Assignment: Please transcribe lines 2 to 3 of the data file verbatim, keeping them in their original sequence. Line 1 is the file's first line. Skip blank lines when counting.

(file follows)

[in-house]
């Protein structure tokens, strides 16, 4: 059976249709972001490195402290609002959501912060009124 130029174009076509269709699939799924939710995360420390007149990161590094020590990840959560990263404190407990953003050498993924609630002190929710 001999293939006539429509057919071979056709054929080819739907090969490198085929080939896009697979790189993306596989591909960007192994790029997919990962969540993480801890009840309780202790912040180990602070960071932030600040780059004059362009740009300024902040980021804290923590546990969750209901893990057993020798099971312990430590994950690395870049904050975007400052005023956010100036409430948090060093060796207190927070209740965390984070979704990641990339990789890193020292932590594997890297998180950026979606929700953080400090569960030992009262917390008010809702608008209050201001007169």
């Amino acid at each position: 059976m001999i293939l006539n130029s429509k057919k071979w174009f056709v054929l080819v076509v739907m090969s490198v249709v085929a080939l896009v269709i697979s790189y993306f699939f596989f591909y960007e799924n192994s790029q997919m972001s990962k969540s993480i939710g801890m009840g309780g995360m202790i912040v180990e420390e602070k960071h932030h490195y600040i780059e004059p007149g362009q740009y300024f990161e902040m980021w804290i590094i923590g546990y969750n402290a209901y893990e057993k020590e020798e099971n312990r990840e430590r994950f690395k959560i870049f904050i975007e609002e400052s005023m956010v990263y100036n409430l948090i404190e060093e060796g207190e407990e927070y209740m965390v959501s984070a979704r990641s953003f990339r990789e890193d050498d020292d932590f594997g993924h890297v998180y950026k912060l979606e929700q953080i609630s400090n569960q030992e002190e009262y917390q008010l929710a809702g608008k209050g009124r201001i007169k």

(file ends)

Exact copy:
């Protein structure tokens, strides 16, 4: 059976249709972001490195402290609002959501912060009124 130029174009076509269709699939799924939710995360420390007149990161590094020590990840959560990263404190407990953003050498993924609630002190929710 001999293939006539429509057919071979056709054929080819739907090969490198085929080939896009697979790189993306596989591909960007192994790029997919990962969540993480801890009840309780202790912040180990602070960071932030600040780059004059362009740009300024902040980021804290923590546990969750209901893990057993020798099971312990430590994950690395870049904050975007400052005023956010100036409430948090060093060796207190927070209740965390984070979704990641990339990789890193020292932590594997890297998180950026979606929700953080400090569960030992009262917390008010809702608008209050201001007169």
């Amino acid at each position: 059976m001999i293939l006539n130029s429509k057919k071979w174009f056709v054929l080819v076509v739907m090969s490198v249709v085929a080939l896009v269709i697979s790189y993306f699939f596989f591909y960007e799924n192994s790029q997919m972001s990962k969540s993480i939710g801890m009840g309780g995360m202790i912040v180990e420390e602070k960071h932030h490195y600040i780059e004059p007149g362009q740009y300024f990161e902040m980021w804290i590094i923590g546990y969750n402290a209901y893990e057993k020590e020798e099971n312990r990840e430590r994950f690395k959560i870049f904050i975007e609002e400052s005023m956010v990263y100036n409430l948090i404190e060093e060796g207190e407990e927070y209740m965390v959501s984070a979704r990641s953003f990339r990789e890193d050498d020292d932590f594997g993924h890297v998180y950026k912060l979606e929700q953080i609630s400090n569960q030992e002190e009262y917390q008010l929710a809702g608008k209050g009124r201001i007169k």